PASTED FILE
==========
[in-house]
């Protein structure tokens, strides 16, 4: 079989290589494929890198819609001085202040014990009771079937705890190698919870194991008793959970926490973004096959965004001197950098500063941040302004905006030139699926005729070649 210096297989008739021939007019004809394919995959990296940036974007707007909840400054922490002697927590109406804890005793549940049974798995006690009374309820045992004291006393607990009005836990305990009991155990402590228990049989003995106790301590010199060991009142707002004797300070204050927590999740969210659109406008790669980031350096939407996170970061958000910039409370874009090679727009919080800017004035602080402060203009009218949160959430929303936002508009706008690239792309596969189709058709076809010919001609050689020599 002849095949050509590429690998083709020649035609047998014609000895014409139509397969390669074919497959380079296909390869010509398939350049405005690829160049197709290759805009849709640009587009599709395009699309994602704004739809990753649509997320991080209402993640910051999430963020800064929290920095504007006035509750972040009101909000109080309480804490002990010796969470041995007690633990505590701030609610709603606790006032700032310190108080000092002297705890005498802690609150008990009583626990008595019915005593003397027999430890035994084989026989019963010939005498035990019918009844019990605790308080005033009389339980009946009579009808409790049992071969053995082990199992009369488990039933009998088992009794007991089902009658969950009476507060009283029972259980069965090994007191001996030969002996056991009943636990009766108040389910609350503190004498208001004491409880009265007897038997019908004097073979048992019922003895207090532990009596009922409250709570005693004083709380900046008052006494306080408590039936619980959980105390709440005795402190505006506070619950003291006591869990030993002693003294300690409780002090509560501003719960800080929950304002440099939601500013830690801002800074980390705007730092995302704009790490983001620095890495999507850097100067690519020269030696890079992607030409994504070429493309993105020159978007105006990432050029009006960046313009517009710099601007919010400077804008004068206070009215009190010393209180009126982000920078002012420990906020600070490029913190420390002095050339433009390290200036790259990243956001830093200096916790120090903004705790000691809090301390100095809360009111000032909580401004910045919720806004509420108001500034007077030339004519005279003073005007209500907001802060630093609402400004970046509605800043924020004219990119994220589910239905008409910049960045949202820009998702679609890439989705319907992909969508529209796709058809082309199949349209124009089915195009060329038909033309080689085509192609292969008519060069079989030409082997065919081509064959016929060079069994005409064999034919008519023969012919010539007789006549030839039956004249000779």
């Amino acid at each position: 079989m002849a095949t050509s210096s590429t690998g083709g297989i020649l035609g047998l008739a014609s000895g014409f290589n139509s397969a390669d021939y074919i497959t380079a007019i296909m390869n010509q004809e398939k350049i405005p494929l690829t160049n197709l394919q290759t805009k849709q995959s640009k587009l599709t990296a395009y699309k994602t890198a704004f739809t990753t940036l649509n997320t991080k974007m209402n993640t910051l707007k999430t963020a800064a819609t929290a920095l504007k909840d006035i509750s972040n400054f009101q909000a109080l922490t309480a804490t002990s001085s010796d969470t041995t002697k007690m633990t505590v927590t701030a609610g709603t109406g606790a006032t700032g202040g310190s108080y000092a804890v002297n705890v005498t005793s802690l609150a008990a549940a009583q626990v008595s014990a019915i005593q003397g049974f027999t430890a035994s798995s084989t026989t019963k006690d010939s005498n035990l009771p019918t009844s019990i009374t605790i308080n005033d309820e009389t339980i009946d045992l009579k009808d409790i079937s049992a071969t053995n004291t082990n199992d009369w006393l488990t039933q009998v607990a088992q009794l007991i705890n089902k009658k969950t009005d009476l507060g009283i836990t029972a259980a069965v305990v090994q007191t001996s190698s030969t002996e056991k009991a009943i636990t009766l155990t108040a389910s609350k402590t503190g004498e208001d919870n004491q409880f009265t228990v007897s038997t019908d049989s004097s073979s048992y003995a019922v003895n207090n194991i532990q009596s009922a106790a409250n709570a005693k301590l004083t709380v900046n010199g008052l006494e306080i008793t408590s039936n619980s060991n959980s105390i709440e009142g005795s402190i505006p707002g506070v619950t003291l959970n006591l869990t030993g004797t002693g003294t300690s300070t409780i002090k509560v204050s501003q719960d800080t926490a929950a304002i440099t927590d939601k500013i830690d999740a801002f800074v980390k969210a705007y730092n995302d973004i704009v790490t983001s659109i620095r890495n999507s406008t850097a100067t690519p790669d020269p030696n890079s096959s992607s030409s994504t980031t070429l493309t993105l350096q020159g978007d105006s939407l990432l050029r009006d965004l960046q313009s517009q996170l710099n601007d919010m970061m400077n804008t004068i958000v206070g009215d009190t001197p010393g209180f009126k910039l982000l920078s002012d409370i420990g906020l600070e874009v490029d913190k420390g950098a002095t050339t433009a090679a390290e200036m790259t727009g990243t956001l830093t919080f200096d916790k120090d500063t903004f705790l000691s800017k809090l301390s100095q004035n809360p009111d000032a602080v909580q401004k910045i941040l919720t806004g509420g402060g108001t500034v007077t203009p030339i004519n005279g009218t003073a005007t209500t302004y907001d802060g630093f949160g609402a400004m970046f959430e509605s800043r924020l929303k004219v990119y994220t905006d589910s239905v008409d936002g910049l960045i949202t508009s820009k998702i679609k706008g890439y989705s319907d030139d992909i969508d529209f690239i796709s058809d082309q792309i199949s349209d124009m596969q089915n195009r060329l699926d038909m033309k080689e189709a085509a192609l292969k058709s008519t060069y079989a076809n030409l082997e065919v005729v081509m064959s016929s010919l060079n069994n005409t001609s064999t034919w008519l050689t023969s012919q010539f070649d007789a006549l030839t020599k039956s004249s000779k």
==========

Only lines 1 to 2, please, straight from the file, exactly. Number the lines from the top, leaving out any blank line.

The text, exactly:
[in-house]
């Protein structure tokens, strides 16, 4: 079989290589494929890198819609001085202040014990009771079937705890190698919870194991008793959970926490973004096959965004001197950098500063941040302004905006030139699926005729070649 210096297989008739021939007019004809394919995959990296940036974007707007909840400054922490002697927590109406804890005793549940049974798995006690009374309820045992004291006393607990009005836990305990009991155990402590228990049989003995106790301590010199060991009142707002004797300070204050927590999740969210659109406008790669980031350096939407996170970061958000910039409370874009090679727009919080800017004035602080402060203009009218949160959430929303936002508009706008690239792309596969189709058709076809010919001609050689020599 002849095949050509590429690998083709020649035609047998014609000895014409139509397969390669074919497959380079296909390869010509398939350049405005690829160049197709290759805009849709640009587009599709395009699309994602704004739809990753649509997320991080209402993640910051999430963020800064929290920095504007006035509750972040009101909000109080309480804490002990010796969470041995007690633990505590701030609610709603606790006032700032310190108080000092002297705890005498802690609150008990009583626990008595019915005593003397027999430890035994084989026989019963010939005498035990019918009844019990605790308080005033009389339980009946009579009808409790049992071969053995082990199992009369488990039933009998088992009794007991089902009658969950009476507060009283029972259980069965090994007191001996030969002996056991009943636990009766108040389910609350503190004498208001004491409880009265007897038997019908004097073979048992019922003895207090532990009596009922409250709570005693004083709380900046008052006494306080408590039936619980959980105390709440005795402190505006506070619950003291006591869990030993002693003294300690409780002090509560501003719960800080929950304002440099939601500013830690801002800074980390705007730092995302704009790490983001620095890495999507850097100067690519020269030696890079992607030409994504070429493309993105020159978007105006990432050029009006960046313009517009710099601007919010400077804008004068206070009215009190010393209180009126982000920078002012420990906020600070490029913190420390002095050339433009390290200036790259990243956001830093200096916790120090903004705790000691809090301390100095809360009111000032909580401004910045919720806004509420108001500034007077030339004519005279003073005007209500907001802060630093609402400004970046509605800043924020004219990119994220589910239905008409910049960045949202820009998702679609890439989705319907992909969508529209796709058809082309199949349209124009089915195009060329038909033309080689085509192609292969008519060069079989030409082997065919081509064959016929060079069994005409064999034919008519023969012919010539007789006549030839039956004249000779």